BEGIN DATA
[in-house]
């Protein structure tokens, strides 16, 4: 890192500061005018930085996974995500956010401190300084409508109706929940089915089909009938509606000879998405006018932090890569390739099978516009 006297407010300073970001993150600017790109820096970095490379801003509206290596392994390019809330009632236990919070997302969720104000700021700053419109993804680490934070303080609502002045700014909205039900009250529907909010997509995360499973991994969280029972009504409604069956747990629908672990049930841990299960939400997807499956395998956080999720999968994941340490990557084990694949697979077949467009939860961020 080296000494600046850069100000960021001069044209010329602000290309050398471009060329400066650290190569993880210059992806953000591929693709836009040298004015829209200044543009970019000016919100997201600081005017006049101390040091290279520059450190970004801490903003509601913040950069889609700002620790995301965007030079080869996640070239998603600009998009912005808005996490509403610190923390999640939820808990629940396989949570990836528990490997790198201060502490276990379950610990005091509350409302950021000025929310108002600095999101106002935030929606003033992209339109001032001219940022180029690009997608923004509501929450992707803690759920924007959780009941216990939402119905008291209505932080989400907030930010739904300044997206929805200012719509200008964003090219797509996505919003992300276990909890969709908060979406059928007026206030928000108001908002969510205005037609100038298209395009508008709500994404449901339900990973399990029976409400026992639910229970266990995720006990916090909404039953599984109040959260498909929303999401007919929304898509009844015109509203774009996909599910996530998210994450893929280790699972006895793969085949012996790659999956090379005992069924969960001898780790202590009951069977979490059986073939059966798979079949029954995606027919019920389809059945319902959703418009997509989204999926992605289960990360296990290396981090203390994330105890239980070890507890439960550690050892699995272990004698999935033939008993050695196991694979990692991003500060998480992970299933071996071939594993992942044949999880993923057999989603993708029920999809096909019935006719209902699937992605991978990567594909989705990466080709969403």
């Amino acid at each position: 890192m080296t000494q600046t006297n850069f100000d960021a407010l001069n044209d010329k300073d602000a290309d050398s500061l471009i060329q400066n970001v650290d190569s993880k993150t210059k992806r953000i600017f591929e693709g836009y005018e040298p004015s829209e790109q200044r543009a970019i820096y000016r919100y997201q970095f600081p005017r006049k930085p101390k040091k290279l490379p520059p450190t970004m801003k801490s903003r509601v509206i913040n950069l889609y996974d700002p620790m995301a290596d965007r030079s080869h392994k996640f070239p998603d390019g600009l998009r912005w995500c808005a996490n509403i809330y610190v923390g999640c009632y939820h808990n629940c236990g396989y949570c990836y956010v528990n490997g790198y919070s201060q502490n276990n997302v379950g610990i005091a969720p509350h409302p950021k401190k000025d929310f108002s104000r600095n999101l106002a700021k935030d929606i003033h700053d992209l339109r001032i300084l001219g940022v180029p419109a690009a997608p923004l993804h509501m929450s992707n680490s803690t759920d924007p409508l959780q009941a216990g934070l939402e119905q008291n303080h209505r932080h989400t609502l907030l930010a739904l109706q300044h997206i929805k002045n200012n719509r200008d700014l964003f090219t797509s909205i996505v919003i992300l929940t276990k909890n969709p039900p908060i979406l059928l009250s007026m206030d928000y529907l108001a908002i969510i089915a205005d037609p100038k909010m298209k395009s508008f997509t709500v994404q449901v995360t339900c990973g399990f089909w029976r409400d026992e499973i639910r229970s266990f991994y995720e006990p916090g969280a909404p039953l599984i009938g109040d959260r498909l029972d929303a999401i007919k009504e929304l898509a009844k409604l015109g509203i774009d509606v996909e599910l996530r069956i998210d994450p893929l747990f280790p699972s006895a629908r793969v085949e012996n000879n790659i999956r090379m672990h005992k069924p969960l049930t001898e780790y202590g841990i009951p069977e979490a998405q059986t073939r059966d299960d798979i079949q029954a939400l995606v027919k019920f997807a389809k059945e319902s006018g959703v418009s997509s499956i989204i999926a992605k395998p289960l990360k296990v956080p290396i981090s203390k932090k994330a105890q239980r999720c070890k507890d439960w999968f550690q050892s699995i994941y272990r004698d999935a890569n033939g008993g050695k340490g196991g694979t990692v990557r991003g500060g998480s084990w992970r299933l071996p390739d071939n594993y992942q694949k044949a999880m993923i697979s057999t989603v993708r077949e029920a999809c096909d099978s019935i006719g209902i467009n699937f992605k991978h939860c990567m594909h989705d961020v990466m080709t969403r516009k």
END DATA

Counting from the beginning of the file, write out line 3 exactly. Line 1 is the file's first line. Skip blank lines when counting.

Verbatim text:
């Amino acid at each position: 890192m080296t000494q600046t006297n850069f100000d960021a407010l001069n044209d010329k300073d602000a290309d050398s500061l471009i060329q400066n970001v650290d190569s993880k993150t210059k992806r953000i600017f591929e693709g836009y005018e040298p004015s829209e790109q200044r543009a970019i820096y000016r919100y997201q970095f600081p005017r006049k930085p101390k040091k290279l490379p520059p450190t970004m801003k801490s903003r509601v509206i913040n950069l889609y996974d700002p620790m995301a290596d965007r030079s080869h392994k996640f070239p998603d390019g600009l998009r912005w995500c808005a996490n509403i809330y610190v923390g999640c009632y939820h808990n629940c236990g396989y949570c990836y956010v528990n490997g790198y919070s201060q502490n276990n997302v379950g610990i005091a969720p509350h409302p950021k401190k000025d929310f108002s104000r600095n999101l106002a700021k935030d929606i003033h700053d992209l339109r001032i300084l001219g940022v180029p419109a690009a997608p923004l993804h509501m929450s992707n680490s803690t759920d924007p409508l959780q009941a216990g934070l939402e119905q008291n303080h209505r932080h989400t609502l907030l930010a739904l109706q300044h997206i929805k002045n200012n719509r200008d700014l964003f090219t797509s909205i996505v919003i992300l929940t276990k909890n969709p039900p908060i979406l059928l009250s007026m206030d928000y529907l108001a908002i969510i089915a205005d037609p100038k909010m298209k395009s508008f997509t709500v994404q449901v995360t339900c990973g399990f089909w029976r409400d026992e499973i639910r229970s266990f991994y995720e006990p916090g969280a909404p039953l599984i009938g109040d959260r498909l029972d929303a999401i007919k009504e929304l898509a009844k409604l015109g509203i774009d509606v996909e599910l996530r069956i998210d994450p893929l747990f280790p699972s006895a629908r793969v085949e012996n000879n790659i999956r090379m672990h005992k069924p969960l049930t001898e780790y202590g841990i009951p069977e979490a998405q059986t073939r059966d299960d798979i079949q029954a939400l995606v027919k019920f997807a389809k059945e319902s006018g959703v418009s997509s499956i989204i999926a992605k395998p289960l990360k296990v956080p290396i981090s203390k932090k994330a105890q239980r999720c070890k507890d439960w999968f550690q050892s699995i994941y272990r004698d999935a890569n033939g008993g050695k340490g196991g694979t990692v990557r991003g500060g998480s084990w992970r299933l071996p390739d071939n594993y992942q694949k044949a999880m993923i697979s057999t989603v993708r077949e029920a999809c096909d099978s019935i006719g209902i467009n699937f992605k991978h939860c990567m594909h989705d961020v990466m080709t969403r516009k």